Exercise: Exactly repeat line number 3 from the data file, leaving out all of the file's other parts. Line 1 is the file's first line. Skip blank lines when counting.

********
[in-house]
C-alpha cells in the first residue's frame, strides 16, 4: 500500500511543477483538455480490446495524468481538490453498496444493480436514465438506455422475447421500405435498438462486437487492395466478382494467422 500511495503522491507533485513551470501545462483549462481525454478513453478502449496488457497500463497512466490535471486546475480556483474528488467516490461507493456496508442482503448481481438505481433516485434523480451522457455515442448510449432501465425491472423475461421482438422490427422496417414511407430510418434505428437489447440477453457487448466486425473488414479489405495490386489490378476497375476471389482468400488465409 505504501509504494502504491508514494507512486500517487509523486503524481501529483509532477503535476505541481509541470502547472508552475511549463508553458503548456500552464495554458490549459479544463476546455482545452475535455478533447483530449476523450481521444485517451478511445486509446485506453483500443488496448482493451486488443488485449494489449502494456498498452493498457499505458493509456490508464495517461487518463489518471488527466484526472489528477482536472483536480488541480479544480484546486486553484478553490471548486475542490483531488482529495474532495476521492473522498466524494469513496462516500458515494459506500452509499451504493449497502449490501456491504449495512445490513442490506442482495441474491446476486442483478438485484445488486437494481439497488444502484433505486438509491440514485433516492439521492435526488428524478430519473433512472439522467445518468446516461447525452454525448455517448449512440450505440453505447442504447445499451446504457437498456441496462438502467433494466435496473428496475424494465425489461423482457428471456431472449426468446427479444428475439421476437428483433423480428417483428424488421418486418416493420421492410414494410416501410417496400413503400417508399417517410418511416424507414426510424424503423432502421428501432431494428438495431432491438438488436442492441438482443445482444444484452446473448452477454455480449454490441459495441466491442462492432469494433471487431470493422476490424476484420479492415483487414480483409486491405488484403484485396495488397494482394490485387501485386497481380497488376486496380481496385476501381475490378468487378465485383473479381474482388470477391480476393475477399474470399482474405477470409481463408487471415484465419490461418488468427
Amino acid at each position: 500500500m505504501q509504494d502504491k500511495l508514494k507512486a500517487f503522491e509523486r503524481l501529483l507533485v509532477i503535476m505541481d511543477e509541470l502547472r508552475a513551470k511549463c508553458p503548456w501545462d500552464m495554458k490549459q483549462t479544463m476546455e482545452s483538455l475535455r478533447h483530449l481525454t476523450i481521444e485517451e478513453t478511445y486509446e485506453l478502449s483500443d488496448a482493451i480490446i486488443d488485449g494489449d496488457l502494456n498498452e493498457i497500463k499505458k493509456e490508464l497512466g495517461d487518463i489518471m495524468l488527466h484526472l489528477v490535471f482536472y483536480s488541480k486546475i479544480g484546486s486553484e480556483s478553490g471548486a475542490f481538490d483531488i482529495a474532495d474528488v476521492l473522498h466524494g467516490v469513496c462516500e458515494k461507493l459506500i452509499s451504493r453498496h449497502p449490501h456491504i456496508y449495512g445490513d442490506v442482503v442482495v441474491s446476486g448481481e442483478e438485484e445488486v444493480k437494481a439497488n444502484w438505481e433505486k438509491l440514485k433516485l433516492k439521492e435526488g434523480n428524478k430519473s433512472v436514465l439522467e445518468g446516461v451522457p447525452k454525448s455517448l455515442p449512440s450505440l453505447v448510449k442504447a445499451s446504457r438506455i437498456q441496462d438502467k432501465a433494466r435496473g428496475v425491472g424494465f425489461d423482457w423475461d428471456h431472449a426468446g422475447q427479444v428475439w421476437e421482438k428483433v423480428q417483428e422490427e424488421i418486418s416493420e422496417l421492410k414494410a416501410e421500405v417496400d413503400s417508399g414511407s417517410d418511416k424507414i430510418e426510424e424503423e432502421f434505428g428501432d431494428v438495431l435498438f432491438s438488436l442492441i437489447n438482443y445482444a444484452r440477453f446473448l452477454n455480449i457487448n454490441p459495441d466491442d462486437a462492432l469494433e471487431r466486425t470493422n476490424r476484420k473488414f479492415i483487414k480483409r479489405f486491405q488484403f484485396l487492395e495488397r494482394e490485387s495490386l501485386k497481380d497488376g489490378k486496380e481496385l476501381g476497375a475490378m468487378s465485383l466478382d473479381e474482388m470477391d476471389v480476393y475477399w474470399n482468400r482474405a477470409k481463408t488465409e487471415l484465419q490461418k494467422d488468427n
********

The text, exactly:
Amino acid at each position: 500500500m505504501q509504494d502504491k500511495l508514494k507512486a500517487f503522491e509523486r503524481l501529483l507533485v509532477i503535476m505541481d511543477e509541470l502547472r508552475a513551470k511549463c508553458p503548456w501545462d500552464m495554458k490549459q483549462t479544463m476546455e482545452s483538455l475535455r478533447h483530449l481525454t476523450i481521444e485517451e478513453t478511445y486509446e485506453l478502449s483500443d488496448a482493451i480490446i486488443d488485449g494489449d496488457l502494456n498498452e493498457i497500463k499505458k493509456e490508464l497512466g495517461d487518463i489518471m495524468l488527466h484526472l489528477v490535471f482536472y483536480s488541480k486546475i479544480g484546486s486553484e480556483s478553490g471548486a475542490f481538490d483531488i482529495a474532495d474528488v476521492l473522498h466524494g467516490v469513496c462516500e458515494k461507493l459506500i452509499s451504493r453498496h449497502p449490501h456491504i456496508y449495512g445490513d442490506v442482503v442482495v441474491s446476486g448481481e442483478e438485484e445488486v444493480k437494481a439497488n444502484w438505481e433505486k438509491l440514485k433516485l433516492k439521492e435526488g434523480n428524478k430519473s433512472v436514465l439522467e445518468g446516461v451522457p447525452k454525448s455517448l455515442p449512440s450505440l453505447v448510449k442504447a445499451s446504457r438506455i437498456q441496462d438502467k432501465a433494466r435496473g428496475v425491472g424494465f425489461d423482457w423475461d428471456h431472449a426468446g422475447q427479444v428475439w421476437e421482438k428483433v423480428q417483428e422490427e424488421i418486418s416493420e422496417l421492410k414494410a416501410e421500405v417496400d413503400s417508399g414511407s417517410d418511416k424507414i430510418e426510424e424503423e432502421f434505428g428501432d431494428v438495431l435498438f432491438s438488436l442492441i437489447n438482443y445482444a444484452r440477453f446473448l452477454n455480449i457487448n454490441p459495441d466491442d462486437a462492432l469494433e471487431r466486425t470493422n476490424r476484420k473488414f479492415i483487414k480483409r479489405f486491405q488484403f484485396l487492395e495488397r494482394e490485387s495490386l501485386k497481380d497488376g489490378k486496380e481496385l476501381g476497375a475490378m468487378s465485383l466478382d473479381e474482388m470477391d476471389v480476393y475477399w474470399n482468400r482474405a477470409k481463408t488465409e487471415l484465419q490461418k494467422d488468427n